Thursday, March 5, 2020

Sailing: Grenada to Key West - Our Story

Arriving Curacao

We owe you, our readers, the story of our passage from Grenada to Key West, Florida which began October 10, 2018 with arrival in Key West on November 11. I was waiting for it to be published online (publishing rules ask that you not publish something that has been posted on a blog). It was published in the February 2020 issue of Southwinds Magazine.  

By Linda (and Chris)

   Google "Sailing the south coast of Cuba" and you will get a number of hits pertaining to "cruising Cuba's south coast" as well as a few hits for Cuba cruising guides.
   But if you wanted to sail south of Cuba to Florida without stopping you won't find many suggested guidelines, routes, or even blogs from people who've written about their experience.
Chris and I sailed the eastern Caribbean islands to Grenada in 2012. Flash forward six years and we were ready to sail home to the United States: specifically, Key West.
   The "when do we go?" was easy - after hurricane season - and a Thanksgiving family reunion became our “target” date.
   The "which way do we go?" was a little trickier. We chose to go west, because we had already sailed the eastern Caribbean. The tricky part was determining which way around that big island getting in the way of a direct route from Curacao: Cuba.
   Most people when they leave Grenada either go back north through the eastern Caribbean islands or go west to the ABC's with plans to eventually transit the Panama Canal.

Goodbye, Grenada.

The not-so common route
   Our plan was to go west to Bonaire and Curacao, make a rest stop in Jamaica, then transit through the Windward Passage around Cuba and NW to Key West.
   With downwind long distance sailing experience during a two week delivery of a new 38 foot Beneteau from Tortola to Belize in December 2017, we were confident in our route planning. Many have sailed Grenada to Bonaire, although usually beginning in Martinique to stock up on wines and delicacies, and to stay well off the coast of Venezuela and it’s out islands.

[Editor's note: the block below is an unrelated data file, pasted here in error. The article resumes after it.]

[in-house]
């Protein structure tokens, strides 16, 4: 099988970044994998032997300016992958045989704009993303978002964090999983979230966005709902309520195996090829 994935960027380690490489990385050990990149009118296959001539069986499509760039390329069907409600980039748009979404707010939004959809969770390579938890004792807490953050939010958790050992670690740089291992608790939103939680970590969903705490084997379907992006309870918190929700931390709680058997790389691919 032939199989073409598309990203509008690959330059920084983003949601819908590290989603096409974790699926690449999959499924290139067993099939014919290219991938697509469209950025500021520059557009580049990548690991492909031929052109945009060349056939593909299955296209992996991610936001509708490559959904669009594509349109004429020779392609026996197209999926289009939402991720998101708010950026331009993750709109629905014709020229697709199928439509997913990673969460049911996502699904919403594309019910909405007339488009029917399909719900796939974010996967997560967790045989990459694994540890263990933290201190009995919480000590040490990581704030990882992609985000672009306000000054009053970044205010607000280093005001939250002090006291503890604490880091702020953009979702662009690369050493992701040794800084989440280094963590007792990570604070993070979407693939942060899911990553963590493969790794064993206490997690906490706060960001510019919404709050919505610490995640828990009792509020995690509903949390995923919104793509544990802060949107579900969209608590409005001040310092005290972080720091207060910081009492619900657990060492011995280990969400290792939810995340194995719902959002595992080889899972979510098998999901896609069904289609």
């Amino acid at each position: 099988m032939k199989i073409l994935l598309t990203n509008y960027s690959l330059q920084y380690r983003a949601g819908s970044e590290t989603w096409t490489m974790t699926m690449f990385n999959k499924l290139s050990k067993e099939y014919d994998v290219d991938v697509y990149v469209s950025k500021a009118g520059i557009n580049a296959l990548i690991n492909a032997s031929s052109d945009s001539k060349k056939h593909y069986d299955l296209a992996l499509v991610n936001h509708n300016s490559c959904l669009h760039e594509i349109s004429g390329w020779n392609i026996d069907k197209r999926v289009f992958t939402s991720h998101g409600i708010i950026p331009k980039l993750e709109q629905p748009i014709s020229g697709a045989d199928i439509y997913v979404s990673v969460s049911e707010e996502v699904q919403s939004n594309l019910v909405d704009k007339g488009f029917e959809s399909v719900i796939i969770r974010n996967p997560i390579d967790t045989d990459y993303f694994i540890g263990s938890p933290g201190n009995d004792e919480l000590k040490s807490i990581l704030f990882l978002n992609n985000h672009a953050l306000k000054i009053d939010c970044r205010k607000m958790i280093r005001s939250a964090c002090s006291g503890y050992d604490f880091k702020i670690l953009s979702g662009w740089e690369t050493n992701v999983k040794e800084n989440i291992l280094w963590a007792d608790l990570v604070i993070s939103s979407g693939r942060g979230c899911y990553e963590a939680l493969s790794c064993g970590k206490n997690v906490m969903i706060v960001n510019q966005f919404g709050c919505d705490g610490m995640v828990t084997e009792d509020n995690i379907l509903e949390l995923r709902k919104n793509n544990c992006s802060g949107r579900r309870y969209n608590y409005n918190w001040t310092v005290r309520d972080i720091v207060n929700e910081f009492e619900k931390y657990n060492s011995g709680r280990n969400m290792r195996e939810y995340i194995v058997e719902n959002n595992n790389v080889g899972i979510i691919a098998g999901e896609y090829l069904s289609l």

We had no plans to go that far north for this transit (about 160 miles) so we began in Grenada and sailed 30 miles north to Union Island to stage for our passage. Forecasts called for light winds and low seas which resonated with how we planned to make our passage. Unlike our trip south to Grenada where we meandered and enjoyed the many Caribbean islands, on this trip we planned to stay in marinas long enough to rest, sight-see and re-provision (food, water, fuel), and if needed take care of repairs.

Actual route.

Weather considerations
   Some sailors might like strong winds for their trips to conserve fuel, however, Troubadour’s 120 gallon fuel capacity made this trip manageable even if we had to power or motor sail each leg. When it came to weather planning we followed our guidelines that we set eight years ago when we left Florida for the Caribbean: add 5-10 kts to every wind forecast and 3 ft to every wave forecast.  What surprised us more than anything on this trip was the remarkable accuracy of the forecasts from all our sources: Marine Weather Center (Chris Parker), NHC Offshore Waters Forecasts, Windy, Windfinder, and Garmin's inReach® which allowed us to receive marine weather forecasts directly on the device when we needed.

Friend, Tim, joins us for the first part of the passage.

Crew and watches